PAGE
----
Linked by Thom Holwerda on Wed 26th Sep 2012 23:25 UTC, submitted by MOS6510
General Development "Having read this, one realization is that better code often means less code. I don't think about lines of code exactly, or something similarly stupid, but in terms of meaningful code. However, argument for less code isn't about making code as compact as possible, avoid redundancy, etc. The argument is about not writing code at all whenever reasonable or possible. Should we focus on deciding what should and what should not built instead of polishing our software development craft then? Yes and no. Yeah, I know. Exactly the kind of answer you expected, isn’t it? Anyway, you can't answer this question meaningfully without a context."
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The Dao
by kwan_e on Thu 27th Sep 2012 05:18 UTC
Member since:

"The Dao that can be spoken is not the Eternal Dao.
The name that can be named is not the Eternal Name."

You can't really define the best code until you've come across it, and it's usually not very general purpose.

Personally, I find the Halstead metric a good heuristic while I'm writing code. I think it's much better than Cyclomatic Complexity because it is more cargo cult programming than scientific. A problem requires as much cyclomatic complexity as needed, not some arbitrary number.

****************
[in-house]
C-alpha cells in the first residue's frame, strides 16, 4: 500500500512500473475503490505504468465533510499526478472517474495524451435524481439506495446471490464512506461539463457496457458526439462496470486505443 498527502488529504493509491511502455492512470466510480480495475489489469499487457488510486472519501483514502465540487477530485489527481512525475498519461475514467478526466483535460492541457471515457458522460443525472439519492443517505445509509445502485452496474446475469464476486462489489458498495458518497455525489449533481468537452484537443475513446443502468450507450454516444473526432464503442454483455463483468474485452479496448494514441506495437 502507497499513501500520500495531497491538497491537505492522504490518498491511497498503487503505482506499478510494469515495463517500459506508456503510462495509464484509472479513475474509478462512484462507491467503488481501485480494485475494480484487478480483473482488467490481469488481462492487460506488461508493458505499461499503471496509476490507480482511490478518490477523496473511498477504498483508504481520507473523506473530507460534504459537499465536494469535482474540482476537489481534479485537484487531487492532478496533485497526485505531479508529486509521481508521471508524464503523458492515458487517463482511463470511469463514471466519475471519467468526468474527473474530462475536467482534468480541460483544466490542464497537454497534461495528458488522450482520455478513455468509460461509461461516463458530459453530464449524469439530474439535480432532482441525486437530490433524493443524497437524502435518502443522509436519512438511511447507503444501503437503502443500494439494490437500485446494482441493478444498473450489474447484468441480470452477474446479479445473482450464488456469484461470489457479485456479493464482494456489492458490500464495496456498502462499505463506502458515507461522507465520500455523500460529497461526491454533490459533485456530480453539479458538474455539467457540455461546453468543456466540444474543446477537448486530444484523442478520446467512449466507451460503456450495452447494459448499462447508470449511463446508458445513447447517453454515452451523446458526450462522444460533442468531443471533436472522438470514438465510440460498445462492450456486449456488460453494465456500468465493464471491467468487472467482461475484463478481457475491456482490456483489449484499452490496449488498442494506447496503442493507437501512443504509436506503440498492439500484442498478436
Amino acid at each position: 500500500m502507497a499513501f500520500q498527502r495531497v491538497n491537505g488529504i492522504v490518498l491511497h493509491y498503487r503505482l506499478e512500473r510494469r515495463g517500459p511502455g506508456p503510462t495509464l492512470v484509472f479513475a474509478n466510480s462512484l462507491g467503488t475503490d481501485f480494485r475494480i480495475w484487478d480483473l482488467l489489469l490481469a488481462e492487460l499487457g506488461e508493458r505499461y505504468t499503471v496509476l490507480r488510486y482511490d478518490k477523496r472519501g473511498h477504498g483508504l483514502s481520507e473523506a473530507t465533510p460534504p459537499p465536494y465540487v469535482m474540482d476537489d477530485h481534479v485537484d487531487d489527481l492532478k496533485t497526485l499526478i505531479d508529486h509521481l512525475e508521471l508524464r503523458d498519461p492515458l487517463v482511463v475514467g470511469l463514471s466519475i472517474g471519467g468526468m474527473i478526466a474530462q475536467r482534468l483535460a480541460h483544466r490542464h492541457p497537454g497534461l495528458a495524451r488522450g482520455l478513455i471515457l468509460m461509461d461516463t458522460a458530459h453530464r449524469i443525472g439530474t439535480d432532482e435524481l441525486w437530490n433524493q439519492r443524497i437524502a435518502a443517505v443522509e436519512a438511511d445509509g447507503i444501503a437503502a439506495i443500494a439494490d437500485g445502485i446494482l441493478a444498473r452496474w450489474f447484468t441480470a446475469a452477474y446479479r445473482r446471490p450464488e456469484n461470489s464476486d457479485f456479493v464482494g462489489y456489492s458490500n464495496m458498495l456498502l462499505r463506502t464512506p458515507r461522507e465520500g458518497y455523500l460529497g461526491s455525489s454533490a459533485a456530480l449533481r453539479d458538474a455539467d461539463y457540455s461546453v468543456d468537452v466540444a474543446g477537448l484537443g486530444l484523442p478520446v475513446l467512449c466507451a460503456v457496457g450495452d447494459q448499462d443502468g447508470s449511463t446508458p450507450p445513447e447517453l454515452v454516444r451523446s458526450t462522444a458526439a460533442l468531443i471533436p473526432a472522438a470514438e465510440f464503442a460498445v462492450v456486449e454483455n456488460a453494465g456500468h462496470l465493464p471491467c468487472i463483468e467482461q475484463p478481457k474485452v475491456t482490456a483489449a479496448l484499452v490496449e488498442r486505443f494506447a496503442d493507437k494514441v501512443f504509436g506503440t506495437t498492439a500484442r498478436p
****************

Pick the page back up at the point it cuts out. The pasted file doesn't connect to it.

However, the number of unique operands and operators over the total number of operands and operators in use are still a very good sign of whether you've overcomplicated something. It's also somewhat generalizable to design as well replacing operands for classes/servers/clients/subsystems and operators for states.

Keep one or the other as low as possible while coding/designing/documenting.

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